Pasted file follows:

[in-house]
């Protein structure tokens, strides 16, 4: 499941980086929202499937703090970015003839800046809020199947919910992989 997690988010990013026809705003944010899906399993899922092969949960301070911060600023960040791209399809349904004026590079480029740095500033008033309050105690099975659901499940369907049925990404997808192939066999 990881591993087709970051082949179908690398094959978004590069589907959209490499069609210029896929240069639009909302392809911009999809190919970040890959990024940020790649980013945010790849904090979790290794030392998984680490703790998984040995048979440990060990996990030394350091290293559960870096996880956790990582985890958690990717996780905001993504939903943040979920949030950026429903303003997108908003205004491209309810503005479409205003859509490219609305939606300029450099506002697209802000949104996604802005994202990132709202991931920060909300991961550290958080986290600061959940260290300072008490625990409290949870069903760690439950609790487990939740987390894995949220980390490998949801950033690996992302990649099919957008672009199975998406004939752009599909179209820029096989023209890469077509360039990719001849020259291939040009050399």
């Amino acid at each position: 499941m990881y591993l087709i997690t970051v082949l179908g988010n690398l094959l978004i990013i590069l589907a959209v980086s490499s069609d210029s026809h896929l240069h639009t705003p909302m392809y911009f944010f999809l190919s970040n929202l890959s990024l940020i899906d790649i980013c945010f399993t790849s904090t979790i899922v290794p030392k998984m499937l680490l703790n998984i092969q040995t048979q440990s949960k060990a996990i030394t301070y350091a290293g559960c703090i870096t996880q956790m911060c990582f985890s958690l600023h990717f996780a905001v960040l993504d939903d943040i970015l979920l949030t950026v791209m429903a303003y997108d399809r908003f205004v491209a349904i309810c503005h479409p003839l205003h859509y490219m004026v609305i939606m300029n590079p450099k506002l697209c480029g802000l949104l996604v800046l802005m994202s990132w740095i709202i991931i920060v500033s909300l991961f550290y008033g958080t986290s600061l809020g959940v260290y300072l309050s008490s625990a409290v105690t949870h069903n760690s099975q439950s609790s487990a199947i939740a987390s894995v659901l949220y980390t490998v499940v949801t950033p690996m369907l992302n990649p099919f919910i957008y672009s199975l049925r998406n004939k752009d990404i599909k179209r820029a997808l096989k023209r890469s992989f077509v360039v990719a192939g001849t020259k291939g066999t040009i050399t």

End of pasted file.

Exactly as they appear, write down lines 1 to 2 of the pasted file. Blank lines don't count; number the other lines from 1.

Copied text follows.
[in-house]
């Protein structure tokens, strides 16, 4: 499941980086929202499937703090970015003839800046809020199947919910992989 997690988010990013026809705003944010899906399993899922092969949960301070911060600023960040791209399809349904004026590079480029740095500033008033309050105690099975659901499940369907049925990404997808192939066999 990881591993087709970051082949179908690398094959978004590069589907959209490499069609210029896929240069639009909302392809911009999809190919970040890959990024940020790649980013945010790849904090979790290794030392998984680490703790998984040995048979440990060990996990030394350091290293559960870096996880956790990582985890958690990717996780905001993504939903943040979920949030950026429903303003997108908003205004491209309810503005479409205003859509490219609305939606300029450099506002697209802000949104996604802005994202990132709202991931920060909300991961550290958080986290600061959940260290300072008490625990409290949870069903760690439950609790487990939740987390894995949220980390490998949801950033690996992302990649099919957008672009199975998406004939752009599909179209820029096989023209890469077509360039990719001849020259291939040009050399």